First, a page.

Meeting The British

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Paul Muldoon’s poem Meeting the British, first published in the 1987 anthology of the same name, is an account of the native Pontiac's Rebellion against the British in North America in the 1763, written from an Indian perspective. The conflict is the first recorded case of biological warfare, in which the British subjugated the Ottawa Indians by introducing non-native diseases, referred to unambiguously in the poem’s final line, “two blankets embroidered with smallpox” .

The poem is thematically a post-colonial poem that draws on stylistic aspects from the modernist tradition. Written in nine couplets, its language and structure operate on dual levels catering for both ‘quick’ readings that evoke direct feeling and more deliberated ‘slow’ readings, which in absorbing an historical sense deeper emphasises timeless temporal presence. Muldoon critic John Redmond suggests that the ‘quick’ and the ‘slow’ are ‘the most desirable ’ when considered together and in relation to one another.

The poem marks the first meeting between the native Indians and the British colonisers, the metaphorical ‘two streams coming together’. As the poem unfolds, soft images of the native’s natural surroundings are gradually usurped by linguistically coarse intrusions from the sinister British invaders. The narrator speaks with gentle assonance, ‘the snow lavender-blue’ is symbolic of natural purity, but this is gradually diluted as the British presence becomes clearer. The lavender is a motif of ‘mythical status’ as it is a sacred and medicinal ‘mother herb’ . Its motif significance is lent to that of the natives and its repetition underscores the poem’s component parts, most potently referenced in the line ‘C’est la lavande’. Spoken in native French by the British Colonel, it signifies the point of colonial intrusion.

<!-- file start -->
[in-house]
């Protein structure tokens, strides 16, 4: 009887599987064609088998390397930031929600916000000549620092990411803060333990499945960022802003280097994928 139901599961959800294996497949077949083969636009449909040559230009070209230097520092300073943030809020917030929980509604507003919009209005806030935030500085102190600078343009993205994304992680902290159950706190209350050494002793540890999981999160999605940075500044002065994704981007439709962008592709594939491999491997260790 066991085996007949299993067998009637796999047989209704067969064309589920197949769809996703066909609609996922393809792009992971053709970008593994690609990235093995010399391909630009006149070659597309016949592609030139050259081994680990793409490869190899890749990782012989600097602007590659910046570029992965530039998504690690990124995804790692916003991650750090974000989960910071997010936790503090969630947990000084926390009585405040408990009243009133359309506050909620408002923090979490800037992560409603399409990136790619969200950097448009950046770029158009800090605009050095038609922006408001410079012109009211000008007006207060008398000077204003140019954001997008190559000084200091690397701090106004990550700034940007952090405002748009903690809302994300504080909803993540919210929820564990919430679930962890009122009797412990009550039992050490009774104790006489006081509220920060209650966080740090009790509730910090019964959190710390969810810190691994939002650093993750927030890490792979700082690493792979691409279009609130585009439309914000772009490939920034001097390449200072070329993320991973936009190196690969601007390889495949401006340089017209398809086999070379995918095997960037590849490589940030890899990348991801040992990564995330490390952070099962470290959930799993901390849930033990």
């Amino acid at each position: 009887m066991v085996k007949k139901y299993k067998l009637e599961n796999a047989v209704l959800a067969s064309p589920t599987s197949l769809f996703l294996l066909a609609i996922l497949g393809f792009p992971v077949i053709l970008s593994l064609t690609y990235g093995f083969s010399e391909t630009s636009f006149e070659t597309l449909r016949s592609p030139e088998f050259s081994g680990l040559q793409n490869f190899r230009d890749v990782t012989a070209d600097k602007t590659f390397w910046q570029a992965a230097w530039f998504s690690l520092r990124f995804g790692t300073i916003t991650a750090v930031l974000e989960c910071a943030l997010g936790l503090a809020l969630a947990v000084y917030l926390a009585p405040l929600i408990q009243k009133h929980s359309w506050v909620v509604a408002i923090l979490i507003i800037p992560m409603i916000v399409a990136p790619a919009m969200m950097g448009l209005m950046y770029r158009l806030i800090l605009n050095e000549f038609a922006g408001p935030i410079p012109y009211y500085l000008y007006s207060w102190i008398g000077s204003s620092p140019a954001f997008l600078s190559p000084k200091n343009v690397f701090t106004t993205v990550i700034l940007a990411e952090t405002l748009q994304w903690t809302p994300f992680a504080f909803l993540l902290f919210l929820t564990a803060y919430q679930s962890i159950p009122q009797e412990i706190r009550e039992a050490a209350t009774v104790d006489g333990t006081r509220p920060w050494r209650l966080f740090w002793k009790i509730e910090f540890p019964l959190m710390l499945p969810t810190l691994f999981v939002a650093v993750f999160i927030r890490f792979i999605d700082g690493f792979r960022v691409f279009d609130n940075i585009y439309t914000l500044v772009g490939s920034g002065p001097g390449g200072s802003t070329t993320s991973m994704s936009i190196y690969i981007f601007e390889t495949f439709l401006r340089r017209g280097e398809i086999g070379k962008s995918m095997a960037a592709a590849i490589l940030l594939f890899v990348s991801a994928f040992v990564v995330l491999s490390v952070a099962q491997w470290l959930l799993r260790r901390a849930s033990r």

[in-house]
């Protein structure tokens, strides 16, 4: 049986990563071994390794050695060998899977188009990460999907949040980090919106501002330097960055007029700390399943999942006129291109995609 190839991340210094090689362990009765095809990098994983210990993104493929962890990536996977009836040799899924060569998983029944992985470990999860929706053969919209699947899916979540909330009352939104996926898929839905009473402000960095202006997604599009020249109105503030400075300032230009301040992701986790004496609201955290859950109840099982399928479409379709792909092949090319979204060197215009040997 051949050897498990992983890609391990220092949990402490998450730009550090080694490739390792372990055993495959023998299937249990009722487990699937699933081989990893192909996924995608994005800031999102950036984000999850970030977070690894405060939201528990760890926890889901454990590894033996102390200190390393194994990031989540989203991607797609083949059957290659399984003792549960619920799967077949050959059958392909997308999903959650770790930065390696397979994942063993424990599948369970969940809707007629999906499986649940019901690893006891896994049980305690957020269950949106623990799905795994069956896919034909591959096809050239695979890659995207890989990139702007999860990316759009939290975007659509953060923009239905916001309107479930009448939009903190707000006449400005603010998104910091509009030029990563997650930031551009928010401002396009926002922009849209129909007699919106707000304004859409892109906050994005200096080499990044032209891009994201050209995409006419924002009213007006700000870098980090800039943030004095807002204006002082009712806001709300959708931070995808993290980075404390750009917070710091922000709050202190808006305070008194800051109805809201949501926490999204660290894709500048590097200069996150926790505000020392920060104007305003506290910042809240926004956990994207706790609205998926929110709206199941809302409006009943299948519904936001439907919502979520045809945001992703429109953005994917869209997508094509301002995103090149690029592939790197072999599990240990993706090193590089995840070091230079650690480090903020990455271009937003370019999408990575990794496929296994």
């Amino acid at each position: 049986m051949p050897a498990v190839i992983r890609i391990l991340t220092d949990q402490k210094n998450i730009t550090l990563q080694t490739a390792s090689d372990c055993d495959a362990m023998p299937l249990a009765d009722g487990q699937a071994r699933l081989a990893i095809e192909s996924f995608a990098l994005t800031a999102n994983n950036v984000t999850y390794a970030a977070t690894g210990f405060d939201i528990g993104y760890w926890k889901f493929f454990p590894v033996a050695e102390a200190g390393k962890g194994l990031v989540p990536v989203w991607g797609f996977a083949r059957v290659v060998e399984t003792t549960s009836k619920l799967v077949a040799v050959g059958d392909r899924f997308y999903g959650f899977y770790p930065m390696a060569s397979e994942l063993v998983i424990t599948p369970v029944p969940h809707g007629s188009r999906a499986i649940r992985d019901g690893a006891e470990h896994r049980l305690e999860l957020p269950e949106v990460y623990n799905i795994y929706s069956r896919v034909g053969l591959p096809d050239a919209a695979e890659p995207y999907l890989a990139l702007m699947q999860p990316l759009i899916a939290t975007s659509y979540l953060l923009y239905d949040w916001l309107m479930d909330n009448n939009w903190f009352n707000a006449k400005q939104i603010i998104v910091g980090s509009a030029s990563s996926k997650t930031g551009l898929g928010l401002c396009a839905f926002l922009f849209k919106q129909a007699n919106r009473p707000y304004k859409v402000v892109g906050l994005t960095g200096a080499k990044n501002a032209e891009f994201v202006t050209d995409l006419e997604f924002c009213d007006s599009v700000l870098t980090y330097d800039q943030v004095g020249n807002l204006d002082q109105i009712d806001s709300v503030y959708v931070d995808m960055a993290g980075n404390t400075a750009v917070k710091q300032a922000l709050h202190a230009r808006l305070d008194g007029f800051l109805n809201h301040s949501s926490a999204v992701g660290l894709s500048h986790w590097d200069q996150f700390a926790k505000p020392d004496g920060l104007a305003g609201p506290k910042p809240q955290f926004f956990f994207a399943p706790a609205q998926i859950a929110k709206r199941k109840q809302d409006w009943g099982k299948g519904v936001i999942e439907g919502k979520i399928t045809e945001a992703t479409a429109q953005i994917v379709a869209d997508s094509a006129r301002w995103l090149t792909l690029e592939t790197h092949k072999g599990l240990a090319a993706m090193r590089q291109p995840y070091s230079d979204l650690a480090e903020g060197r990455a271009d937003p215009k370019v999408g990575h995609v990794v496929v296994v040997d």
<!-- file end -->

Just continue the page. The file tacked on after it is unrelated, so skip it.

The discordance in their arrival is represented in the splitting of ‘handkerchief’ across two couplets. Itself a symbol of man-made industry that is at odds with nature, what at first reads ‘the Colonel shook out his hand’, implicit of the native’s trusting nature, on further reading turns the final word to ‘handkerchief’, exposing the coloniser’s eventual deceit, which culminates in the exchange of smallpox-infected blankets that the native Indians naively accept.

Composed in the months before Muldoon moved to America from his native Northern Ireland; the eponymous ‘Meeting the British’, in its treatment of Northern American history, simultaneously alludes to Irish politics. This lends the poem a certain geographical resonance from Muldoon’s life. There are significant parallels between Muldoon’s native Northern Ireland and North America; two countries that have been subjected to British colonisation in the past. The Middle Ages saw the gradual extension of British imperial control in Ireland, which culminated in the victory over the province of Ulster in 1603, giving the British total power over the country .

As a criticism of colonialism, it uses direct reference to colonizers Jeffery Amherst and Henry Bouquet, to attach the poem to its corresponding moment in history. Carefully dispersed, fragmentary language builds upon the historical context to allude to a wider sense of the violating nature of colonisation.